The Departments of State and Labor are required by the Trafficking Victims Protection Act (TVPA, Division A of P.L. 106-386, as amended; 22 U.S.C. 7101 et seq.) to publish periodic reports related to human trafficking and forced labor. These include the State Department's annual report on Trafficking in Persons (TIP), which ranks countries based on their performance to combat human trafficking, and the Labor Department's biennial List of Goods Produced by Child Labor or Forced Labor. Such reports, however, may not contain sufficient information for CBP to act pursuant to Section 307 of the Tariff Act of 1930. The Labor Department's list, for example, targets entire product lines or industries, whereas CBP must specify which individual products and manufacturers are in violation. Additionally, it remains unclear whether CBP WROs or findings are taken into consideration when ranking countries in the State Department's TIP Report.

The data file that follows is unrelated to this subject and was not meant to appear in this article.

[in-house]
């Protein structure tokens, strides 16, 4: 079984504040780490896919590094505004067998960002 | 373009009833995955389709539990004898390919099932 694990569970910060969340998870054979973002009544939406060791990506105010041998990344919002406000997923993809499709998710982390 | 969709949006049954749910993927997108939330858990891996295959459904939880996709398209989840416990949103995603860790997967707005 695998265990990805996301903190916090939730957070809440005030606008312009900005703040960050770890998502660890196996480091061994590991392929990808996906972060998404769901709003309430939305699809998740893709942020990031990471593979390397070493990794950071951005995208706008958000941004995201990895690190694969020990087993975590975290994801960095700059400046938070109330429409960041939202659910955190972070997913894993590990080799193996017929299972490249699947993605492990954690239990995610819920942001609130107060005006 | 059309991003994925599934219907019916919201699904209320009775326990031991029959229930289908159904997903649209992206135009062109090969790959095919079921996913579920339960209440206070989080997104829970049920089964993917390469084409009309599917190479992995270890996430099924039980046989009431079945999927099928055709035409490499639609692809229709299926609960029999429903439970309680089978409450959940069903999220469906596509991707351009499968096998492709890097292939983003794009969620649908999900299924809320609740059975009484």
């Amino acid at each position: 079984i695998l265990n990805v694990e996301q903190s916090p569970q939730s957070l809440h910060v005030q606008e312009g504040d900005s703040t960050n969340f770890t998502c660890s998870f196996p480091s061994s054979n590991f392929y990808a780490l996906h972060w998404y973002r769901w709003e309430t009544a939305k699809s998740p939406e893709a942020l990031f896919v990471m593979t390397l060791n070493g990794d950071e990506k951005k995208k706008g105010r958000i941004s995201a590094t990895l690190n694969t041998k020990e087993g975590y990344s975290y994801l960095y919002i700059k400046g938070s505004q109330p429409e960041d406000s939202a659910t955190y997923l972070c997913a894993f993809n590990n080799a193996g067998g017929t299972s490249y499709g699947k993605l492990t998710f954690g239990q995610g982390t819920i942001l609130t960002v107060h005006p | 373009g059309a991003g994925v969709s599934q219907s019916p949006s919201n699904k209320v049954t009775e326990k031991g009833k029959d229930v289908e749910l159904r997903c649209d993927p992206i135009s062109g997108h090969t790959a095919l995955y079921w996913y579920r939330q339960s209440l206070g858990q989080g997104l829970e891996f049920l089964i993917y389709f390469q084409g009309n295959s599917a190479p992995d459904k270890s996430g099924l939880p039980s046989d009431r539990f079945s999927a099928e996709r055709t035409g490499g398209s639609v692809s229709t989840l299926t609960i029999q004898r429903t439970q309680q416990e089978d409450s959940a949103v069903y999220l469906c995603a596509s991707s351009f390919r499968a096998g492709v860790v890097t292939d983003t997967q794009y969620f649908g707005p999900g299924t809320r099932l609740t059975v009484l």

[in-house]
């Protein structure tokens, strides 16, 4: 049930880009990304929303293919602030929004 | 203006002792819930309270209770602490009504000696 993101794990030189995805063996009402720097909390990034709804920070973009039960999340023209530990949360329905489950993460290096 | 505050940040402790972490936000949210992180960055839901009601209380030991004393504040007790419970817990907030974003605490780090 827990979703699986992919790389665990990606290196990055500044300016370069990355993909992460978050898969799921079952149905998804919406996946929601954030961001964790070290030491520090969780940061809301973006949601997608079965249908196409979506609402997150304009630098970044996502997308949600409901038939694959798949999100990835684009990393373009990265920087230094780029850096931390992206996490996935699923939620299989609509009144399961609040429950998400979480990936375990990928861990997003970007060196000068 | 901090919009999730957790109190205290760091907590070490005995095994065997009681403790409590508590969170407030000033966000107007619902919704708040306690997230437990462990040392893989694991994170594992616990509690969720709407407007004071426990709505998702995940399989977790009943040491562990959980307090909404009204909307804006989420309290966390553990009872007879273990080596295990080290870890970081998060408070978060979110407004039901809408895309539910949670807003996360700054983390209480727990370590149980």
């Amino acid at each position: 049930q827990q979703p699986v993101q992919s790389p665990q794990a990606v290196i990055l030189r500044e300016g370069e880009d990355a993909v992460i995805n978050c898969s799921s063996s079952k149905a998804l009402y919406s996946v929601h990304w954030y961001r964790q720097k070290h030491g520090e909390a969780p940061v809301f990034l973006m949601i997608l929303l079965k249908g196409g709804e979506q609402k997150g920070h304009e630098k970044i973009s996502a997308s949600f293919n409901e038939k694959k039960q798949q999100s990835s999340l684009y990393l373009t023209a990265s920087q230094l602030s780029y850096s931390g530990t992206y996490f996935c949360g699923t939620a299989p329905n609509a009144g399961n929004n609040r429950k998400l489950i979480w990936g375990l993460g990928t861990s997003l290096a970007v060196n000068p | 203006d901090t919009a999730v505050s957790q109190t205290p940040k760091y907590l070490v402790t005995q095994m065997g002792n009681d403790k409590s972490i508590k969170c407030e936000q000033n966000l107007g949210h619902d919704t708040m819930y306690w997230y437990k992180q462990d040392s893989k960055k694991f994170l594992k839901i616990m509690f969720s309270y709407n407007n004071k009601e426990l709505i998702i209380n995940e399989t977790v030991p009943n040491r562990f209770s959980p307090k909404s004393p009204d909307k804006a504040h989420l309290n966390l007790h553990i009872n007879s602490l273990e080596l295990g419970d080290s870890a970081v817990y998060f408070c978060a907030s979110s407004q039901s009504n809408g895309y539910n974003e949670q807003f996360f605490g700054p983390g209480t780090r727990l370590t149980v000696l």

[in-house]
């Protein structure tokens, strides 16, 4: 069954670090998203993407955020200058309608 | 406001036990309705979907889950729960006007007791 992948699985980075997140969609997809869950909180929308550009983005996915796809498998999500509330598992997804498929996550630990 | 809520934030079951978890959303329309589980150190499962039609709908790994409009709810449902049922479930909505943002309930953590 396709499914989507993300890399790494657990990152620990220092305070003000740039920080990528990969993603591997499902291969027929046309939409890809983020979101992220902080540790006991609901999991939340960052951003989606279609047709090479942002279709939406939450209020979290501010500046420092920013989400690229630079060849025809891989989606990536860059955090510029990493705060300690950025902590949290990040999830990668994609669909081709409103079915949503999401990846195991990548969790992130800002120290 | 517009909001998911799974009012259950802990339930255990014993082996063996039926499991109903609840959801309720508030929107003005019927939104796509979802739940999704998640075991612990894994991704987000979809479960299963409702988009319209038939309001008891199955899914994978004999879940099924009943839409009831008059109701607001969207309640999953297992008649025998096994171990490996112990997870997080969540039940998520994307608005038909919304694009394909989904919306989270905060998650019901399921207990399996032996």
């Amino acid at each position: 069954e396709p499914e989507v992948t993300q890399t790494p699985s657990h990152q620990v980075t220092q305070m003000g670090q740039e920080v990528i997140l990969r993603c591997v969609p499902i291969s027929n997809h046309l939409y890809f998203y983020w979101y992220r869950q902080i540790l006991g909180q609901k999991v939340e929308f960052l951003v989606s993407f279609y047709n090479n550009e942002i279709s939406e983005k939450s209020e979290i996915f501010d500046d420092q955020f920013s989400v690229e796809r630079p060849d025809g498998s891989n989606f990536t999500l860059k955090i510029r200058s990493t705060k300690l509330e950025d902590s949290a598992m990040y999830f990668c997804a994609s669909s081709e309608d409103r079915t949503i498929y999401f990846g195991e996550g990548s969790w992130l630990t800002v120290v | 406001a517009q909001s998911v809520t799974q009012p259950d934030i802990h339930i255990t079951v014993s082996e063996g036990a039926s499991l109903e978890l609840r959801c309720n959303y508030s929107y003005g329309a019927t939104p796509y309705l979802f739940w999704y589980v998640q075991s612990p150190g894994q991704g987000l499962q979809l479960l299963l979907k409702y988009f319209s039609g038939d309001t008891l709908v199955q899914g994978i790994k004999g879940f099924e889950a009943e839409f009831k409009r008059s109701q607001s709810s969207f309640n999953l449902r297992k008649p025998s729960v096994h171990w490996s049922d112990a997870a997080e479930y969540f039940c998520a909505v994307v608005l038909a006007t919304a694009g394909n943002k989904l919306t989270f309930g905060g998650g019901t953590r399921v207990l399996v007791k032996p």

Figure 1. Forced Labor: CBP Active Actions Pursuant to the Tariff Act of 1930 in Comparison to Other Selected U.S. Government Reporting

Source: Graphic prepared by Amber Wilhelm, Visual Information Specialist. U.S. Customs and Border Protection (CBP), Forced Labor, (accessed August 3, 2016); U.S. Department of State (DOS), Trafficking in Persons Report, June 30, 2016.